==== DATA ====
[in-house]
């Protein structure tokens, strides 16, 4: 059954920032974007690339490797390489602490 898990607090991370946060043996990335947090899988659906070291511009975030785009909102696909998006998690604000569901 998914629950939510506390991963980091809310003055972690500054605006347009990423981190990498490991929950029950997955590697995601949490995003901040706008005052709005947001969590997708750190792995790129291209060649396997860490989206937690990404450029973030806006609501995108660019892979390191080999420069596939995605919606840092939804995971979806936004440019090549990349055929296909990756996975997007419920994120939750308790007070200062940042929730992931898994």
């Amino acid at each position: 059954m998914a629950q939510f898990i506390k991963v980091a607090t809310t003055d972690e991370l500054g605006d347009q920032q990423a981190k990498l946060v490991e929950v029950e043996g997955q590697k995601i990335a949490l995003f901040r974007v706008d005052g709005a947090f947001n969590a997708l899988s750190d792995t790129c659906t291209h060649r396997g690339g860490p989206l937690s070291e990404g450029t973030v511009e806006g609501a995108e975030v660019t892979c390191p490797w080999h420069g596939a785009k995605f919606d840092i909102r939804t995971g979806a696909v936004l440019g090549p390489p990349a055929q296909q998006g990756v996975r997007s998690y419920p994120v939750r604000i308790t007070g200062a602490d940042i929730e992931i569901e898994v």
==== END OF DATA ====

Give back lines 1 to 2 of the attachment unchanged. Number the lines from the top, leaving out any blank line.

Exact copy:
[in-house]
């Protein structure tokens, strides 16, 4: 059954920032974007690339490797390489602490 898990607090991370946060043996990335947090899988659906070291511009975030785009909102696909998006998690604000569901 998914629950939510506390991963980091809310003055972690500054605006347009990423981190990498490991929950029950997955590697995601949490995003901040706008005052709005947001969590997708750190792995790129291209060649396997860490989206937690990404450029973030806006609501995108660019892979390191080999420069596939995605919606840092939804995971979806936004440019090549990349055929296909990756996975997007419920994120939750308790007070200062940042929730992931898994």